Dr. Allan Yang is the director of U-Haul Corporate Sustainability. Here, in his own words, he details his journey from China to the U.S. and how he got interested in sustainability.
By Dr. Allan Yang
I was born in a province of southwest China named for its “Four Rivers.” From an early age, I saw these once-revered rivers being polluted by people and industry. This environmental degradation of the water and soils made an impact on me and provided a looking glass into my future education and career.
Both of my parents were senior chemical engineers for a large chemical firm in China. I was fascinated by the unique chemical reactions that they studied, because many of these reactions created exciting and unique outcomes. However, it was the existence of dynamic equilibriums, among chemical reactions, that caught my attention. In a dynamic equilibrium, the rate of loss is equal to the rate of gain and this creates zero net change in the system.
I found this system of thinking to be relevant to the world in which we live, because it mirrors modern thoughts about sustainability: to extract natural resources at a rate that is equal to their replenishment. If societies take only what they need at a reasonable rate there will be enough resources left for many future generations to sustain themselves.
My thoughts about environmental situations were reawakened when I was in college, because China was experiencing a historical economic transformation and aimed to be the manufacturing capital of the world. The many manufacturing plants there caused soil degradation, air pollution and water pollution. I began to study the early life cycle of products, which included processes such as material extraction.
After I graduated with a degree in product design, I started working on a master’s degree. While doing research for my thesis, I came across a keyword—“sustainability”—in a professor’s research at Arizona State University, and it really interested me. At the time, no other professors listed sustainability as their research topic. A couple of years later, after I had come to the U.S. to work on my Ph.D., that word played a key role in my decision to attend ASU and study sustainability.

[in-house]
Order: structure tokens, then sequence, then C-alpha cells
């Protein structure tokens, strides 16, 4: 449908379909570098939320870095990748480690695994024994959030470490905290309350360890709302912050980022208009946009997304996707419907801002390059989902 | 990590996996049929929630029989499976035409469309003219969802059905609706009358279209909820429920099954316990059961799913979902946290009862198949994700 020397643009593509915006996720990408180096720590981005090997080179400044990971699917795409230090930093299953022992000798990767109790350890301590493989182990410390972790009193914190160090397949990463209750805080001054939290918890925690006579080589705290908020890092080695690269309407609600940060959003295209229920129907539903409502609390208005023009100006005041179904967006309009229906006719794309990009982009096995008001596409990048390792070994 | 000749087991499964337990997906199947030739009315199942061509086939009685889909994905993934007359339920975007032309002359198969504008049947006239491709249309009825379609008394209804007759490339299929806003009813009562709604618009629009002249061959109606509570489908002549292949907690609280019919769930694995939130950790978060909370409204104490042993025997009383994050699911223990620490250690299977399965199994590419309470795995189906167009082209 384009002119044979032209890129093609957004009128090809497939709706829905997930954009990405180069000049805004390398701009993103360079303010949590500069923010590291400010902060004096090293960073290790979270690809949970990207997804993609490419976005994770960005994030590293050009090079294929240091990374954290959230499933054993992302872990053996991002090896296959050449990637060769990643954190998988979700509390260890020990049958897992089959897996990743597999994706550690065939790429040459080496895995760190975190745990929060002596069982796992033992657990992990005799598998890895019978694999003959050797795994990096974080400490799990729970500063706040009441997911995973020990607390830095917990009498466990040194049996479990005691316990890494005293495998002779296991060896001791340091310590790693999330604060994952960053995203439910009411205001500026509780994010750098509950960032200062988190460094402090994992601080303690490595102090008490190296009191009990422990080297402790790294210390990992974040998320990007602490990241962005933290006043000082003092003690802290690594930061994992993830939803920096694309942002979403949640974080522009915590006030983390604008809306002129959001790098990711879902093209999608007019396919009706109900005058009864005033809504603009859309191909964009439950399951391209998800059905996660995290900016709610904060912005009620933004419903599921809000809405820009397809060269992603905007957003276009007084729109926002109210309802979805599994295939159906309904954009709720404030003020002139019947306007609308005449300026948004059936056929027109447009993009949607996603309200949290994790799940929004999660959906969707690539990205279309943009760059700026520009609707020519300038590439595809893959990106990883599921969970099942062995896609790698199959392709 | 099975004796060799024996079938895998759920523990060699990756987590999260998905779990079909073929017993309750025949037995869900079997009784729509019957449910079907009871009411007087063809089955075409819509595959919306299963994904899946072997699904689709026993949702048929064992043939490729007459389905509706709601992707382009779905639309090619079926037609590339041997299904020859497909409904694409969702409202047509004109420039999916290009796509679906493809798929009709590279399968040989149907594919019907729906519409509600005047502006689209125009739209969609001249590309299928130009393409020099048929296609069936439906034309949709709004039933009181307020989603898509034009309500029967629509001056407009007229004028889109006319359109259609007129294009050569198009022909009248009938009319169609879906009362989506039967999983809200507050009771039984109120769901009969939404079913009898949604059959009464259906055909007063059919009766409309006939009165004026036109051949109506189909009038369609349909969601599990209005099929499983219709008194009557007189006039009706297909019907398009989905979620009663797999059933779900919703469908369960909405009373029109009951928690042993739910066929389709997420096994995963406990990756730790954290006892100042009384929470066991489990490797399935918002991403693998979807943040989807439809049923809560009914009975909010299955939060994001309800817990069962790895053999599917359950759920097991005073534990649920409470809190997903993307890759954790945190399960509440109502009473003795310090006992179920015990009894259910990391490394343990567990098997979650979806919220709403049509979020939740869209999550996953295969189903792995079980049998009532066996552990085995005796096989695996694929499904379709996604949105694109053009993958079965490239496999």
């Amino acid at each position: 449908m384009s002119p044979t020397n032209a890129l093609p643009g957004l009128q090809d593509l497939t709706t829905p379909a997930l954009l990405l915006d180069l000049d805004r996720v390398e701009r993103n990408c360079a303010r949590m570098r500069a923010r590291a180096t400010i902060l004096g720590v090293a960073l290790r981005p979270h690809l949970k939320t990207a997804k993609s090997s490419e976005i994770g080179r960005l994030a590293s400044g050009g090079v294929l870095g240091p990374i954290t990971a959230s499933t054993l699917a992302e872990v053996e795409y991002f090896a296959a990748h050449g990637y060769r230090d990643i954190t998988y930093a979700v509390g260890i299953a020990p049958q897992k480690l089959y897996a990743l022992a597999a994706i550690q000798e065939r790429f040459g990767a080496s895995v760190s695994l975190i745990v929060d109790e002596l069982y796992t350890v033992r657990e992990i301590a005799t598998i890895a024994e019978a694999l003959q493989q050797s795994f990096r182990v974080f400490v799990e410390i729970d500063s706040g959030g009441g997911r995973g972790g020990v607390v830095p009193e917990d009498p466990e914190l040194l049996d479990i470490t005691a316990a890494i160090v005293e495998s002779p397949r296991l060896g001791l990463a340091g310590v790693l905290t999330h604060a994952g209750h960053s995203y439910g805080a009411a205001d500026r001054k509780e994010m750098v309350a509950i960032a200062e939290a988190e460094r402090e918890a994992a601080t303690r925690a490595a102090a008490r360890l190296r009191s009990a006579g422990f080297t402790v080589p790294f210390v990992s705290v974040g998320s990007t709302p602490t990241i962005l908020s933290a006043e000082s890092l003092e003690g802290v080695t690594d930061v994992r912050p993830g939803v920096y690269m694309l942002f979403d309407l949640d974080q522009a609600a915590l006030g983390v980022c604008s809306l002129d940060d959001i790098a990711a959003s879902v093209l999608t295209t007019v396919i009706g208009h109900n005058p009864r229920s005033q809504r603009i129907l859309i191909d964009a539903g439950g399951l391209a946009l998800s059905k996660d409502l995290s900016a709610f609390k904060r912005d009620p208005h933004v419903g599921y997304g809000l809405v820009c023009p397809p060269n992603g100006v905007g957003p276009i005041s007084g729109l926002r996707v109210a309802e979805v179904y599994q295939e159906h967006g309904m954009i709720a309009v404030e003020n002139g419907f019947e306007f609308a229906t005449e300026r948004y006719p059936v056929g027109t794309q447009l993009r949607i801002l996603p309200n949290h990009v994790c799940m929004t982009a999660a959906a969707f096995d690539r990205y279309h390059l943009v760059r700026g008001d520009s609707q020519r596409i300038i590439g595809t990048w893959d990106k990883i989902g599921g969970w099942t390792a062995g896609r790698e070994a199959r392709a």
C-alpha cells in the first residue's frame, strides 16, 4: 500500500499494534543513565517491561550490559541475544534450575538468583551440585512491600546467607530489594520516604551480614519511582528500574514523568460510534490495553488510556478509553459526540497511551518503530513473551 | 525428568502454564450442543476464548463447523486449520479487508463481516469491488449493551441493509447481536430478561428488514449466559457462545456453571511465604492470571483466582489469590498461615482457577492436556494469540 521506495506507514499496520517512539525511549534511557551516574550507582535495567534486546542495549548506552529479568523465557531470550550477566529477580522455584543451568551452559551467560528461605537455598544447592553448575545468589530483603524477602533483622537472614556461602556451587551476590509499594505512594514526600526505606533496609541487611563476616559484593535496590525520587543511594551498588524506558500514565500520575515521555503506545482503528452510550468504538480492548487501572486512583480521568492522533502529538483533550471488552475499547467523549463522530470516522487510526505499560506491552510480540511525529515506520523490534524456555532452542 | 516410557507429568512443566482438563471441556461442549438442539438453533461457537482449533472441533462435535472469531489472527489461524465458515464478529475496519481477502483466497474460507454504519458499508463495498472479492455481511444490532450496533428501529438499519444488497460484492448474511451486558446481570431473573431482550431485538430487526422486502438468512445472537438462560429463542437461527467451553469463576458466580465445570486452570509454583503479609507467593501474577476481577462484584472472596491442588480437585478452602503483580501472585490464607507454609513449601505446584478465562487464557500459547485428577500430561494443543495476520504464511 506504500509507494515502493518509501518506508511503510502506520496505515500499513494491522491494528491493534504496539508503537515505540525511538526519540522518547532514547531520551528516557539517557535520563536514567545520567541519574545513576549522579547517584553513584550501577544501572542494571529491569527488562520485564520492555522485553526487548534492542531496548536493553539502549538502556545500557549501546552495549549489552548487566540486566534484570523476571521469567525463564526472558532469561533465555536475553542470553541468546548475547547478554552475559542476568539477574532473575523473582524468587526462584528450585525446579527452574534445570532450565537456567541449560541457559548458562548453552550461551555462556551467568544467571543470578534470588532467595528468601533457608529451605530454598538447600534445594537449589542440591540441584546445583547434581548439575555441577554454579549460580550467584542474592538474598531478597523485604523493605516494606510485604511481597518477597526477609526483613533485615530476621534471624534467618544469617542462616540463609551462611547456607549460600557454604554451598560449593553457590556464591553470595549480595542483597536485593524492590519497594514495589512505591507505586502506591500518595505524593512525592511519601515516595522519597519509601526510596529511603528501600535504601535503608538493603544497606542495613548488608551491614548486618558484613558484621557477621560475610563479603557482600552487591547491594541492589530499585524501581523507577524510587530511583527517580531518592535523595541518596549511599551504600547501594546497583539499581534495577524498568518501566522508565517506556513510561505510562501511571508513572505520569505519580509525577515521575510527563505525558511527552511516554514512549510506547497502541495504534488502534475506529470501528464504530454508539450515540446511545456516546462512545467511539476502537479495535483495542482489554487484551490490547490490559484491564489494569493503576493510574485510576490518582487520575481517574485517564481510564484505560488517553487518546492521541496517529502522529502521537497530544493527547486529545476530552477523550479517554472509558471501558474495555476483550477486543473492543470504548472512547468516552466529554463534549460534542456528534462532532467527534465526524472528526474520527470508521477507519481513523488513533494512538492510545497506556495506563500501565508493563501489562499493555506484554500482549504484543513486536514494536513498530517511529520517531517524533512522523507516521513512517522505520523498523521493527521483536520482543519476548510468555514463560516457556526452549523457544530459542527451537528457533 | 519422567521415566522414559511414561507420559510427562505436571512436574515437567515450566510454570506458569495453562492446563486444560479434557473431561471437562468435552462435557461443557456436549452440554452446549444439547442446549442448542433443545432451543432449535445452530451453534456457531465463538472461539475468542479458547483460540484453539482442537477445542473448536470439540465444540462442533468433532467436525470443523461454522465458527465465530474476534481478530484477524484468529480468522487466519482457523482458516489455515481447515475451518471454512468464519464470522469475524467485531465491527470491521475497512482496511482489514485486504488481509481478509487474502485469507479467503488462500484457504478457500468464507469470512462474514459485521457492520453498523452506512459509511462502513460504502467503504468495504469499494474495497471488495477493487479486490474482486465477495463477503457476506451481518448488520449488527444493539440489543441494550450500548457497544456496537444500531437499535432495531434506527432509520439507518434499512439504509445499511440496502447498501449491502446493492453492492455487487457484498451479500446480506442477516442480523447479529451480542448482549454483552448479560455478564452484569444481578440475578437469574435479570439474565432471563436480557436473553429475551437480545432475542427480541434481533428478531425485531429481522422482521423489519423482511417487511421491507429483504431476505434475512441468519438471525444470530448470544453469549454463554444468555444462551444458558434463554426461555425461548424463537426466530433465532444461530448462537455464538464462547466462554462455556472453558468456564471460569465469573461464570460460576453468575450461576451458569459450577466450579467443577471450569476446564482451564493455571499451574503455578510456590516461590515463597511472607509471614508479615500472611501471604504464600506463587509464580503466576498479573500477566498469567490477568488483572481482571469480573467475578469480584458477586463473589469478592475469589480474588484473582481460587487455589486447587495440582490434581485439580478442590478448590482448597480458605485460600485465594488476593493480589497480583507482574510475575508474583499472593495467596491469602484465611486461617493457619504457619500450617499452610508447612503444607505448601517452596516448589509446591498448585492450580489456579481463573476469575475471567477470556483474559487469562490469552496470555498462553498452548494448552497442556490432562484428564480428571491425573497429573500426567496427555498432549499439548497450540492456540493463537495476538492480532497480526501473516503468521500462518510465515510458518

Years later, in 2006, I posted my résumé online and got a call from U-Haul. The recruiter told me that I was the only one he could find who included sustainability as a keyword on their résumé. During my first interview with J.T. Taylor (President, U-Haul International Phoenix Operations), I learned that U-Haul already had been applying sustainable thought toward their business practices—“Economy and Effectiveness,” or “E&E.” Today, the sustainability I work to employ throughout the Company simply expands on these principles.
I have a passion for sustainability, so it didn’t take me long to develop a passion for truck sharing, which is a core business model of U-Haul. The idea is that the essence of truck sharing is sustainable mobility.
As U-Haul is a large international company that has far-reaching responsibilities toward the environment, the economy and society, I find that my work and efforts are exponentially represented. U-Haul is part of the public infrastructure with thousands of truck-rental locations. Also, we have a trend-setting business model in regard to sustainability and we have the ability to transform cities.
Every day I wake up hopeful that I will find better ways to introduce innovative ideas and feed my passion to further promote sustainability through U-Haul shared-use business. I believe that it can contribute to the dynamic equilibrium in our global community … balanced with environmental protection, social responsibility and economic efficiency.